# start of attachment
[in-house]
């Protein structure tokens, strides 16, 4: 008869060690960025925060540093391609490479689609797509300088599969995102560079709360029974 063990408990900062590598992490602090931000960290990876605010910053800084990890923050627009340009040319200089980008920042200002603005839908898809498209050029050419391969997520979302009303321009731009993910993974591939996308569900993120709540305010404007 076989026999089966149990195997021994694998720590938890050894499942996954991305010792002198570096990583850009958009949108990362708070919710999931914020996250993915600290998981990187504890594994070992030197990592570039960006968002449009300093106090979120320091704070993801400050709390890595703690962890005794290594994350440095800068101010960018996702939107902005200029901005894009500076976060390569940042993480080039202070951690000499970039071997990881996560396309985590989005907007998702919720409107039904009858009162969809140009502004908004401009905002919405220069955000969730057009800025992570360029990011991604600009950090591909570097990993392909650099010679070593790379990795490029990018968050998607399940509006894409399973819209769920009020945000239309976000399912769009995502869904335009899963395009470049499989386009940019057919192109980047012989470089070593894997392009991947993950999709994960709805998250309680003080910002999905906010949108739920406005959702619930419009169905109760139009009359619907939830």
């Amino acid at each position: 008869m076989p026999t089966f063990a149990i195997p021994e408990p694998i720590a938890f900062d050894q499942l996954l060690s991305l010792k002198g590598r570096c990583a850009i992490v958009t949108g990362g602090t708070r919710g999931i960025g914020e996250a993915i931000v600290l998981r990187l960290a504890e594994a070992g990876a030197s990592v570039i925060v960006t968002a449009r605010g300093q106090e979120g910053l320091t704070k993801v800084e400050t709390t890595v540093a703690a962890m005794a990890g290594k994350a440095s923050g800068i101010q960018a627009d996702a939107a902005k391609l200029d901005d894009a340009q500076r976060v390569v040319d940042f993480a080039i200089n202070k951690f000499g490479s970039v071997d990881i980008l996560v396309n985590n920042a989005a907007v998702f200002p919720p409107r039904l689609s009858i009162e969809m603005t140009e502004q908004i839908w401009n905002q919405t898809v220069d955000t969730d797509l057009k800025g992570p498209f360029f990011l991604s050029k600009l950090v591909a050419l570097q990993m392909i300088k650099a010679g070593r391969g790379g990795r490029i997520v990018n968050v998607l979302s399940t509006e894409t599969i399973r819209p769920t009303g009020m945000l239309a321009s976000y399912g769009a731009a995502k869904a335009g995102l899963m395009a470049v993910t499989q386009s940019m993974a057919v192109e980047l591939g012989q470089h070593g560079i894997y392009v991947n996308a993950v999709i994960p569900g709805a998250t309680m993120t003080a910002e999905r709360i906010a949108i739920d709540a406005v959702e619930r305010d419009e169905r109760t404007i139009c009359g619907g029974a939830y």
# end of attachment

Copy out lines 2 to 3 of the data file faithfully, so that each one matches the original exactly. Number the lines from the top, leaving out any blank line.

């Protein structure tokens, strides 16, 4: 008869060690960025925060540093391609490479689609797509300088599969995102560079709360029974 063990408990900062590598992490602090931000960290990876605010910053800084990890923050627009340009040319200089980008920042200002603005839908898809498209050029050419391969997520979302009303321009731009993910993974591939996308569900993120709540305010404007 076989026999089966149990195997021994694998720590938890050894499942996954991305010792002198570096990583850009958009949108990362708070919710999931914020996250993915600290998981990187504890594994070992030197990592570039960006968002449009300093106090979120320091704070993801400050709390890595703690962890005794290594994350440095800068101010960018996702939107902005200029901005894009500076976060390569940042993480080039202070951690000499970039071997990881996560396309985590989005907007998702919720409107039904009858009162969809140009502004908004401009905002919405220069955000969730057009800025992570360029990011991604600009950090591909570097990993392909650099010679070593790379990795490029990018968050998607399940509006894409399973819209769920009020945000239309976000399912769009995502869904335009899963395009470049499989386009940019057919192109980047012989470089070593894997392009991947993950999709994960709805998250309680003080910002999905906010949108739920406005959702619930419009169905109760139009009359619907939830």
């Amino acid at each position: 008869m076989p026999t089966f063990a149990i195997p021994e408990p694998i720590a938890f900062d050894q499942l996954l060690s991305l010792k002198g590598r570096c990583a850009i992490v958009t949108g990362g602090t708070r919710g999931i960025g914020e996250a993915i931000v600290l998981r990187l960290a504890e594994a070992g990876a030197s990592v570039i925060v960006t968002a449009r605010g300093q106090e979120g910053l320091t704070k993801v800084e400050t709390t890595v540093a703690a962890m005794a990890g290594k994350a440095s923050g800068i101010q960018a627009d996702a939107a902005k391609l200029d901005d894009a340009q500076r976060v390569v040319d940042f993480a080039i200089n202070k951690f000499g490479s970039v071997d990881i980008l996560v396309n985590n920042a989005a907007v998702f200002p919720p409107r039904l689609s009858i009162e969809m603005t140009e502004q908004i839908w401009n905002q919405t898809v220069d955000t969730d797509l057009k800025g992570p498209f360029f990011l991604s050029k600009l950090v591909a050419l570097q990993m392909i300088k650099a010679g070593r391969g790379g990795r490029i997520v990018n968050v998607l979302s399940t509006e894409t599969i399973r819209p769920t009303g009020m945000l239309a321009s976000y399912g769009a731009a995502k869904a335009g995102l899963m395009a470049v993910t499989q386009s940019m993974a057919v192109e980047l591939g012989q470089h070593g560079i894997y392009v991947n996308a993950v999709i994960p569900g709805a998250t309680m993120t003080a910002e999905r709360i906010a949108i739920d709540a406005v959702e619930r305010d419009e169905r109760t404007i139009c009359g619907g029974a939830y």